You also state (about yaw estimation from LIDAR and cameras) that "this requires the data to be correct," which is the problem with all sensors. This is why we use filters. Noise, measurement error, biases - these all degrade feedback and create erroneous feedback signals, which are then treated as "truth" and acted on by the system.

All sensors have flaws; it's up to you to know your sensor and compensate for those flaws accordingly. A gyroscope not only has noise and bias offsets, but also a random walk that means the bias offset actually shifts over time, so even if you start out with a perfect measurement of the offset, that value changes and thus you still don't get a perfect feedback.

These problems exist even in weapons-grade (tactical) IMU sensors. The problem will likely be worse for LIDAR and camera-based systems, but again, it's always something you need to look out for and correct yourself.

As with a lot of questions that get asked here, it seems that you've already talked yourself into a solution (calculate the yaw angle and rate of the car in front of you) and have come here trying to determine how to implement that solution.

My advice would be to give more context to the problem you're trying to solve, introduce your solution concept, then state the trouble you're having. In that way you can simultaneously get feedback on your method and also get suggestions for other ways to solve the problem.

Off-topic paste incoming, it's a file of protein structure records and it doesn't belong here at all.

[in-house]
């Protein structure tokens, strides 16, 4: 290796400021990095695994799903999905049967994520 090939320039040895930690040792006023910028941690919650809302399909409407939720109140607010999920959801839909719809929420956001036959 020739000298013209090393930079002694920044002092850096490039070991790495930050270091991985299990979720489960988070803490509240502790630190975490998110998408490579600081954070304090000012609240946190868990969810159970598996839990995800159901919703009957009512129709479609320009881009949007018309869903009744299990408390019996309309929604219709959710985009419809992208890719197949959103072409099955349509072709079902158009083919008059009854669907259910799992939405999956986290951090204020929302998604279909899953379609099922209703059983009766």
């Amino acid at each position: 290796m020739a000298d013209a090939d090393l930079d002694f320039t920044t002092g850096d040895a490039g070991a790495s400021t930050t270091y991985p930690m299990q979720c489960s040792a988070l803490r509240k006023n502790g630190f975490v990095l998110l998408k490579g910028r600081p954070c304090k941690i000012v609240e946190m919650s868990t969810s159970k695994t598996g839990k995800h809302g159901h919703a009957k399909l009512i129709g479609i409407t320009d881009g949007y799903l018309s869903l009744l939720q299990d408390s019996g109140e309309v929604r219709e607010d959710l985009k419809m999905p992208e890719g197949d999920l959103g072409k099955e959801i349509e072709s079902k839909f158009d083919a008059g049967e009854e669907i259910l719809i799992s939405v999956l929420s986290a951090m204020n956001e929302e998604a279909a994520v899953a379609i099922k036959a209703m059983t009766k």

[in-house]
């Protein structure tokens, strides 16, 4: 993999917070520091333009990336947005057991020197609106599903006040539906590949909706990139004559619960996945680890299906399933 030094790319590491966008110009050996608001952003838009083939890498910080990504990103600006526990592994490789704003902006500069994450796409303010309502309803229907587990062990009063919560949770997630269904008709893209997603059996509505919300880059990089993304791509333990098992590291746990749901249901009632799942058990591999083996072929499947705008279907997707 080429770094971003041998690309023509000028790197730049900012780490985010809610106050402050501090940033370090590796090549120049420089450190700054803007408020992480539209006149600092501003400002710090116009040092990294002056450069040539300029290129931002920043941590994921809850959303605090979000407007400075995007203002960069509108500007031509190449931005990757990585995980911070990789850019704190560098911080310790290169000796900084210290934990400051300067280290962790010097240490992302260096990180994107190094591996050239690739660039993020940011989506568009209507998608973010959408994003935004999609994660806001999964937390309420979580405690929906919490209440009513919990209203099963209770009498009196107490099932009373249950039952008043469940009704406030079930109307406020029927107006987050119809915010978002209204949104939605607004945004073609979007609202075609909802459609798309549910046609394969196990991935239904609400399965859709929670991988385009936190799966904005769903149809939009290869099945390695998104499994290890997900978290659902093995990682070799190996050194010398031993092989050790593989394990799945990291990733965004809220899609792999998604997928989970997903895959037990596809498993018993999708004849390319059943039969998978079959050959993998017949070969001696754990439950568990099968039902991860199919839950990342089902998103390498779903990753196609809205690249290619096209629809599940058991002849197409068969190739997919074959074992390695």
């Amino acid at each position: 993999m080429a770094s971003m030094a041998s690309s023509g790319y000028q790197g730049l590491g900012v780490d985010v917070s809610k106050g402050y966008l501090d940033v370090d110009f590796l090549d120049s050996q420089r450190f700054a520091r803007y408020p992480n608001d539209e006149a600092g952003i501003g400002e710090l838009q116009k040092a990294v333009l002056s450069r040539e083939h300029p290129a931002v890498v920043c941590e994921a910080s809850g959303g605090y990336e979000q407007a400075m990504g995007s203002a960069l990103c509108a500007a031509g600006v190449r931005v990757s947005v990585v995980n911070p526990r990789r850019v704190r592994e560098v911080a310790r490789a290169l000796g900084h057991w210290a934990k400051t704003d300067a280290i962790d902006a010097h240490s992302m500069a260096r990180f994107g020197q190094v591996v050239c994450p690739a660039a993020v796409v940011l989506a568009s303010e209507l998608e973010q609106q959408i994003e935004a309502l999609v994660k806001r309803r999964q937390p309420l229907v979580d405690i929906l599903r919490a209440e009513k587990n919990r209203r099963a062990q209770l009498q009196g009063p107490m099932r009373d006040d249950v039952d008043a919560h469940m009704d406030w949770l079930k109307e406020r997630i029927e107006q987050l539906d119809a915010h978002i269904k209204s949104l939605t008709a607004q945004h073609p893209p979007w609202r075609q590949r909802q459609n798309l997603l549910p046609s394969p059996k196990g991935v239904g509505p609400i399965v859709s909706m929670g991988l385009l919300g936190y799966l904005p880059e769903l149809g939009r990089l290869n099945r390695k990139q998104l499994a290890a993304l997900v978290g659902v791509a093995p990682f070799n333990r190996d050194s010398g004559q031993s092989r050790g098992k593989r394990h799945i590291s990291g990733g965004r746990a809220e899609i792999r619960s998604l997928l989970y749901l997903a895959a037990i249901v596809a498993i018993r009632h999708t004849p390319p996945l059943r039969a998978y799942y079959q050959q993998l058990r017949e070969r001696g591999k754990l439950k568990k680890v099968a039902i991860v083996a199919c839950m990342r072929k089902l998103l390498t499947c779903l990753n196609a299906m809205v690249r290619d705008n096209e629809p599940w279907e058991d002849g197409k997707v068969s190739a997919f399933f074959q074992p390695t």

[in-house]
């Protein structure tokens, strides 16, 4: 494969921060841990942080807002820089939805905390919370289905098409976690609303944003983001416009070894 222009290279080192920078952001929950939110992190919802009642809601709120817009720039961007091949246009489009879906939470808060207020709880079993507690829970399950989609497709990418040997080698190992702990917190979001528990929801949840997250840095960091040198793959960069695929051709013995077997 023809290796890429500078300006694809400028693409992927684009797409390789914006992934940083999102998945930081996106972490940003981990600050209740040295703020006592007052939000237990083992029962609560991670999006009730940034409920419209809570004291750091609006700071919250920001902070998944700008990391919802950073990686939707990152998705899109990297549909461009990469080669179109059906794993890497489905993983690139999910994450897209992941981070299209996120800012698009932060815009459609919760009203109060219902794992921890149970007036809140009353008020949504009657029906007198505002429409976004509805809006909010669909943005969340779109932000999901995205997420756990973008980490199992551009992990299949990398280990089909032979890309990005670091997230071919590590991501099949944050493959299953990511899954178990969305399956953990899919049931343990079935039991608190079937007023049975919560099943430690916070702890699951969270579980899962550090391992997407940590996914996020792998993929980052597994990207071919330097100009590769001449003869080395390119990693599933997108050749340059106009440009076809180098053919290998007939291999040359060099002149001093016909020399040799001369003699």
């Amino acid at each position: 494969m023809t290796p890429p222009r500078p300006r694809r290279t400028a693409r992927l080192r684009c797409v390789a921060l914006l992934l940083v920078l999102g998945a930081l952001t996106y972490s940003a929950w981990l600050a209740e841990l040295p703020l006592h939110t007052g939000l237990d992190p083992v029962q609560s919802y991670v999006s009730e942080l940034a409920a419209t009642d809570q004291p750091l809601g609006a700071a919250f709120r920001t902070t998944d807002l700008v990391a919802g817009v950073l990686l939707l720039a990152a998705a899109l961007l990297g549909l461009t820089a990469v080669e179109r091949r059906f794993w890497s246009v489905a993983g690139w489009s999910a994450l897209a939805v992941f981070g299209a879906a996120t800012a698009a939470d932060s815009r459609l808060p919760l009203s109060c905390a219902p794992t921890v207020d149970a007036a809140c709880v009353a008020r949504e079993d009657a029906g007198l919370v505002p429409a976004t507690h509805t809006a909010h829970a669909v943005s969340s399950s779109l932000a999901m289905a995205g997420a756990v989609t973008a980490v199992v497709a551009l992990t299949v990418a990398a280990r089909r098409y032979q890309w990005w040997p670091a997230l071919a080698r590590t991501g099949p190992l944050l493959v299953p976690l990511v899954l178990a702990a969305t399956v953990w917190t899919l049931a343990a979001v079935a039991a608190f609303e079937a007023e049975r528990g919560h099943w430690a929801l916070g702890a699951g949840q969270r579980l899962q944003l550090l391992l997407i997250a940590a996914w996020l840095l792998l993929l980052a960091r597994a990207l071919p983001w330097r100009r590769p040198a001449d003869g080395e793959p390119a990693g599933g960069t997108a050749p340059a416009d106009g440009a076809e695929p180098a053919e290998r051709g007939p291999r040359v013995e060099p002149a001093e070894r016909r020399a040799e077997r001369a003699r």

• $\begingroup$ Thanks for the reply. :) I am not talking about my own vehicle but the preceding vehicle. So relative orientation of the preceding vehicle with respect to the body-fixed frame of my vehicle. $\endgroup$
    – Zero
    Aug 16, 2016 at 15:25
  • $\begingroup$ Hey, my method is to store position information over time and generate a sufficiently smooth path out of it, and the, use this path to get heading and yaw rate information. I am looking for some commercially available sensors that can do it. I have found papers where they calculate vehicle heading using cameras and maybe they can also use consecutive time steps to get yaw rate. But my question is why has it not been done already? Is it because they cannot estimate it accurately enough to use on an actual vehicle? $\endgroup$
    – Zero
    Aug 16, 2016 at 16:02
  • $\begingroup$ @Zero - As I mention in the post, I don't know why you (or anyone) would want to do it. What information does that get you? In a real-world scenario: nothing useful (see the comments about lane changes and ramp exits). So you found papers that calculate a heading of another vehicle, but it hasn't been commercialized because there isn't any market because it doesn't get you any useful information (that I can tell, at least - you still haven't clarified what your end-use case is). $\endgroup$
    – Chuck
    Aug 16, 2016 at 18:07
  • $\begingroup$ @Chuck...Honestly I can think of a lot of reasons why one would require heading information. But in any case, my priority is yaw rate. The only reason I was taking about heading was to use time stamps of heading information to calculate yaw rate. I would welcome any suggestion for measurement of yaw rate of the preceding vehicle. To tell you why I need it, I can use it as a feedforward for my vehicle. Thanks for the scrutiny though ;) $\endgroup$
    – Zero
    Aug 16, 2016 at 18:22